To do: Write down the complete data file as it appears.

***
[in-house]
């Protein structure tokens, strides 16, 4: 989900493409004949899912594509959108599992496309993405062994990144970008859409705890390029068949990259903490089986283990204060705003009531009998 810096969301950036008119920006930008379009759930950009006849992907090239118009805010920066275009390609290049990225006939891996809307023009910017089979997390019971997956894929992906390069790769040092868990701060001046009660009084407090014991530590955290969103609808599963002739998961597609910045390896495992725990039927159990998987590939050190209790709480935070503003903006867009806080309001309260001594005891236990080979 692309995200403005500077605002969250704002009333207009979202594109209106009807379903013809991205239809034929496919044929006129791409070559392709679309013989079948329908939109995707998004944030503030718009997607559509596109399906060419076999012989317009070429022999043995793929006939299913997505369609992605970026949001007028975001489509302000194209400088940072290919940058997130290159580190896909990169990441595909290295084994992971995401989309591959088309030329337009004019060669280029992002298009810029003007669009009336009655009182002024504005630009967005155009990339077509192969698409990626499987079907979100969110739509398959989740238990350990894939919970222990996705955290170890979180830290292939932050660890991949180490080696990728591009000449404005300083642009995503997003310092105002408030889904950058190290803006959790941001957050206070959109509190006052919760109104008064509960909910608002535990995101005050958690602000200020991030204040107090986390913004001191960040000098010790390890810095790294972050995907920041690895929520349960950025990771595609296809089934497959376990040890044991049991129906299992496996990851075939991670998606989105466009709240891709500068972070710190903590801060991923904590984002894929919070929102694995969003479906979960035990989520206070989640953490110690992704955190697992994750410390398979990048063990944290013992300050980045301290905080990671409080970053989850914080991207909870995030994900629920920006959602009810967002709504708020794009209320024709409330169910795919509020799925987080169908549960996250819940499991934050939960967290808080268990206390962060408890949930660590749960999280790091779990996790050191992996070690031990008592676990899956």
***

[in-house]
């Protein structure tokens, strides 16, 4: 989900493409004949899912594509959108599992496309993405062994990144970008859409705890390029068949990259903490089986283990204060705003009531009998 810096969301950036008119920006930008379009759930950009006849992907090239118009805010920066275009390609290049990225006939891996809307023009910017089979997390019971997956894929992906390069790769040092868990701060001046009660009084407090014991530590955290969103609808599963002739998961597609910045390896495992725990039927159990998987590939050190209790709480935070503003903006867009806080309001309260001594005891236990080979 692309995200403005500077605002969250704002009333207009979202594109209106009807379903013809991205239809034929496919044929006129791409070559392709679309013989079948329908939109995707998004944030503030718009997607559509596109399906060419076999012989317009070429022999043995793929006939299913997505369609992605970026949001007028975001489509302000194209400088940072290919940058997130290159580190896909990169990441595909290295084994992971995401989309591959088309030329337009004019060669280029992002298009810029003007669009009336009655009182002024504005630009967005155009990339077509192969698409990626499987079907979100969110739509398959989740238990350990894939919970222990996705955290170890979180830290292939932050660890991949180490080696990728591009000449404005300083642009995503997003310092105002408030889904950058190290803006959790941001957050206070959109509190006052919760109104008064509960909910608002535990995101005050958690602000200020991030204040107090986390913004001191960040000098010790390890810095790294972050995907920041690895929520349960950025990771595609296809089934497959376990040890044991049991129906299992496996990851075939991670998606989105466009709240891709500068972070710190903590801060991923904590984002894929919070929102694995969003479906979960035990989520206070989640953490110690992704955190697992994750410390398979990048063990944290013992300050980045301290905080990671409080970053989850914080991207909870995030994900629920920006959602009810967002709504708020794009209320024709409330169910795919509020799925987080169908549960996250819940499991934050939960967290808080268990206390962060408890949930660590749960999280790091779990996790050191992996070690031990008592676990899956």